Brian McDonald

What They Said About Ned

The Last Stand

First published 2003 by Lothian Books

In the book’s introduction, Ian Jones writes, ‘Thomas Carrrington’s drawing Ned Kelly at Bay, is one of Australia’s best known historical images. Masked behind his helmet, with a long oilskin coat covering his body armour, the bushranger poses monumentally, a wounded arm folded against his chest and one knee raised to rest a spurred boot on a log, as he calmly fires his revolver at plain clothed police in surrounding bush.’ This is Carrrington’s report of what happened at the siege of Glenrowan. His eye witness account and vivid illustrations are important documents which go a long way in creating the scene for historians and researchers on those fateful days in late June 1880. Well worth the cover price.

Ian Jones

Book The Last Stand

The Book Of Keli

First published 1879

George Wilson Hall was the first Kelly expert, writing this tale at the time of the Kelly outbreak. The Book Of Keli: The Chronicles of the Kelly Pursuers was written in code to puzzle and entertain a reading public fascinated by the Kelly hunt. While the police were pursuing the Kelly’s with the sword, G.W.Hall was pursuing both with his pen.

G W Hall

The Book Of Keli

Stand And Deliver!

First published 1991 by Lothian Books

Stand and Deliver! 100 Australian Bushrangers documents the wild, mad and bad exploits of one hundred bushrangers, producing fresh evidence about the most notorious including the Kelly’s, and previously unpublished facts about less well-known but equally colourful characters like the cannibal Thomas Jeffries. It records over a century of bushranging exploits, the last entries include Isaiah ‘Wild’ Wright who was still in trouble with the law in 1900, twenty years after Ned was hung.

Allan M Nixon

Book Stand Deliver Nixon

Ned Kelly

First published 2008 by Helm Information

While we’ve seen this cover on numerous other books, and the information inside has been garnered from other publications (including our beloved Australian Son by Max Brown), overall the entire package is well researched and cleverly set out. For the curious student of history this is a good read, but for the serious Kelly buff I’m loath to recommend you buy it – mainly due to the fact that it’s priced at £38 (that’s about ninety Australian dollars!).

Lyn Innes

Book Ned Kelly Lyn Innes

Bound For Judgement

First published 2006 by Boolarong Press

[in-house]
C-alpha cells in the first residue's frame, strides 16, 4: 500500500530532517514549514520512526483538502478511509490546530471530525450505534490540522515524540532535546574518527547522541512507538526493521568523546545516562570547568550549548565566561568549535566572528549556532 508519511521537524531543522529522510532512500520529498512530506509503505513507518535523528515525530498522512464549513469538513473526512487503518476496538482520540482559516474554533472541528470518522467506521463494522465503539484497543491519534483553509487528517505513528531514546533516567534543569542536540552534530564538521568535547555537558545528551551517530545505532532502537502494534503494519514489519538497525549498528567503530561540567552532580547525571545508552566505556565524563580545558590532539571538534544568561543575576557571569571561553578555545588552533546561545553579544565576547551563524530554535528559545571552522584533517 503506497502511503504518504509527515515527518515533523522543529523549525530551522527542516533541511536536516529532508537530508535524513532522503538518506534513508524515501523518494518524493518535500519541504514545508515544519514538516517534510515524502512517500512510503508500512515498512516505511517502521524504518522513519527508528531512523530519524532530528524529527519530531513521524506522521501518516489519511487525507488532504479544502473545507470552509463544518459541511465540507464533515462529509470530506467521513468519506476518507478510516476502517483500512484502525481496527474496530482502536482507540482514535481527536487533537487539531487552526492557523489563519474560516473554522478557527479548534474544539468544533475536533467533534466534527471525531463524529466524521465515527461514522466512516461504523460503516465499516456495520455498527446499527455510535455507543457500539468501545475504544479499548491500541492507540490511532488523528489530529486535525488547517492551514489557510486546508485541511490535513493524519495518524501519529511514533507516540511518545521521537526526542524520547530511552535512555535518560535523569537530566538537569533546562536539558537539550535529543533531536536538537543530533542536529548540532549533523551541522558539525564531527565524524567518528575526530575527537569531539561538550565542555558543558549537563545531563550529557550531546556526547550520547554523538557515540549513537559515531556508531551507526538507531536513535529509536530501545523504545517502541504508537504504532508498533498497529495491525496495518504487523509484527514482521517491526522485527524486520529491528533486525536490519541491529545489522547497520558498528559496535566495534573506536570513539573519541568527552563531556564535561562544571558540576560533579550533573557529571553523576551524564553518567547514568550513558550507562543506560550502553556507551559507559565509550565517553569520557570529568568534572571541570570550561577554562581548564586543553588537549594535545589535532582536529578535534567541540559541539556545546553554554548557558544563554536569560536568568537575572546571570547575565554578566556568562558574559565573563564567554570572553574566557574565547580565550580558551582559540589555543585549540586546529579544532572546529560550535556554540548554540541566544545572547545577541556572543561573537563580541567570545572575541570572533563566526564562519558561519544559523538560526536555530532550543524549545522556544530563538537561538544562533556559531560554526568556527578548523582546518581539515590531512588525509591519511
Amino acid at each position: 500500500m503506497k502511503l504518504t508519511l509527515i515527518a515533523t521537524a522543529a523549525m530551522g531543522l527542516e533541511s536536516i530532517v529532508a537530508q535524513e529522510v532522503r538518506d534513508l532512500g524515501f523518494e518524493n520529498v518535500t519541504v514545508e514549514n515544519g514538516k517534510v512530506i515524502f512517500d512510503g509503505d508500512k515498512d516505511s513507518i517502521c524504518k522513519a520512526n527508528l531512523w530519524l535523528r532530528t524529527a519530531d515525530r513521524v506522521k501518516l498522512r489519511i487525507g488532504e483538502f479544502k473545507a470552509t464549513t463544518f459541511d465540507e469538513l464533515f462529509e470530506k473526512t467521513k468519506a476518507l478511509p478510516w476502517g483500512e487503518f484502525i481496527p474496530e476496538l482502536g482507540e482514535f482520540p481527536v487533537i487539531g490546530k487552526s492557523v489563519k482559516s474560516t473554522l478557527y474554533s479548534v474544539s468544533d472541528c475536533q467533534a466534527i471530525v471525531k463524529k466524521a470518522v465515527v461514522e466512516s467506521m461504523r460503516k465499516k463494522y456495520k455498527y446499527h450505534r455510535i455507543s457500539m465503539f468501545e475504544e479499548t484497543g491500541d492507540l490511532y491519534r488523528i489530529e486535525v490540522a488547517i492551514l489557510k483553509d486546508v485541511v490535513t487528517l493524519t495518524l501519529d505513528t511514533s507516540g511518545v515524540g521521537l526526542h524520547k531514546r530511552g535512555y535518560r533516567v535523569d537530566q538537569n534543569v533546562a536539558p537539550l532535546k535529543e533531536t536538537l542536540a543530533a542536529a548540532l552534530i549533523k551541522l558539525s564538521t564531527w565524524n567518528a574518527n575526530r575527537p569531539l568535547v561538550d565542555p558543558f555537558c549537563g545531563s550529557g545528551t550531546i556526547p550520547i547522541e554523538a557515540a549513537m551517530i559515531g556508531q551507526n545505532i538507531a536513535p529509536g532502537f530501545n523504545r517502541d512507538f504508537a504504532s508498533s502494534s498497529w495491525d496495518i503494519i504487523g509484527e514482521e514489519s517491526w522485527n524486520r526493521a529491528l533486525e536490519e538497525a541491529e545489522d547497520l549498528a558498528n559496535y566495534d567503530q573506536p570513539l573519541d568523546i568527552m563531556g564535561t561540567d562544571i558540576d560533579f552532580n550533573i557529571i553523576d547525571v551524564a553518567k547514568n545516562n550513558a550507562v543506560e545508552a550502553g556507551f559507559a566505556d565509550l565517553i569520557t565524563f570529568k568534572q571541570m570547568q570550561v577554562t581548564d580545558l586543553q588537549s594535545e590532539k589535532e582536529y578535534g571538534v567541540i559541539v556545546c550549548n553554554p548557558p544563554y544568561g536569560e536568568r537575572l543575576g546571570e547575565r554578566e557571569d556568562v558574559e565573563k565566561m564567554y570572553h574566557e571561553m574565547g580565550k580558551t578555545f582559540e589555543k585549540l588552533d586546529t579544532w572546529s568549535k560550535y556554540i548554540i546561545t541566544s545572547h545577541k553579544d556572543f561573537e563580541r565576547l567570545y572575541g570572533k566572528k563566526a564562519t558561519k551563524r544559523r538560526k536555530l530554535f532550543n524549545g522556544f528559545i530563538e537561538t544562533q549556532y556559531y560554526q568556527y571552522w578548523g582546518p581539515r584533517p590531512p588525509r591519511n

While I’m not a big fan of poetry (not many Star Wars books are written in verse), the author of this particular publication Alan Crichton, has done an impressive job. There are thousands of words here written with passion and vigour. Bound For Judgement: An outlaw’s story in verse also features a number of illustrations by Bruce Mercer. So for anyone looking for the life of Ned Kelly presented in verse then this is a must own book.

A D Crichton

Book Bound For Judgement

Blood In The Dust

First published 2004
This edition 2008 by Network Creative Services

Blood in the Dust: Inside the Minds of Ned Kelly and Joe Byrne is a graphological analysis of the handwriting of Ned Kelly and Joseph Byrne. It contains three complete psychological studies based on an adult sample of Joe Byrne’s handwriting, and both an adolescent and adult sample of Ned Kelly’s handwriting. The analyses build a complete personality profile of both men, including detailed descriptions of their intellect and mental processes, emotionality, physical attributes, social outreach, and sexuality. Each analysis also discusses specific relationships revealed in the handwriting, including the relationship with parents, other relatives, friends and enemies.

A N Baron


Bail Up!

First published 2002 by Five Mile Press

Bail Up! A Pictorial History of Australia’s Most Notorious Bushrangers featuring The Ned Kelly Story was written by a Mr Geoff Hocking who also did a splendid job with the design and layout — reminiscent of McMenomy’s latest offering. Even though it leans heavily on the Ned Kelly story (well, he does sell books) the pages are still full of bushrangers, robbers and villains of every elk. Hocking has further added to a genre best represented by previous authors like Alan Nixon’s Stand and Deliver!: 100 Australian Bushrangers and Nunn, Wannan and Prior’s A Pictorial History of Bushrangers. Buy it, read it – just not too closely…

Geoff Hocking

Book Bail Up Hocking

History Of Bushrangers

First published 1966 by Lansdowne Press

History Of Bushrangers: A Pictorial History Of Bushrangers is a fascinating insight into the main players of Australian bushranging history. It is both well written and researched, not only covering the Ned Kelly era but also that of Ben Hall, Matt Brady, and Daniel ‘Mad Dan’ Morgan to name a few. Keep an eye out for a copy at second hand book stores.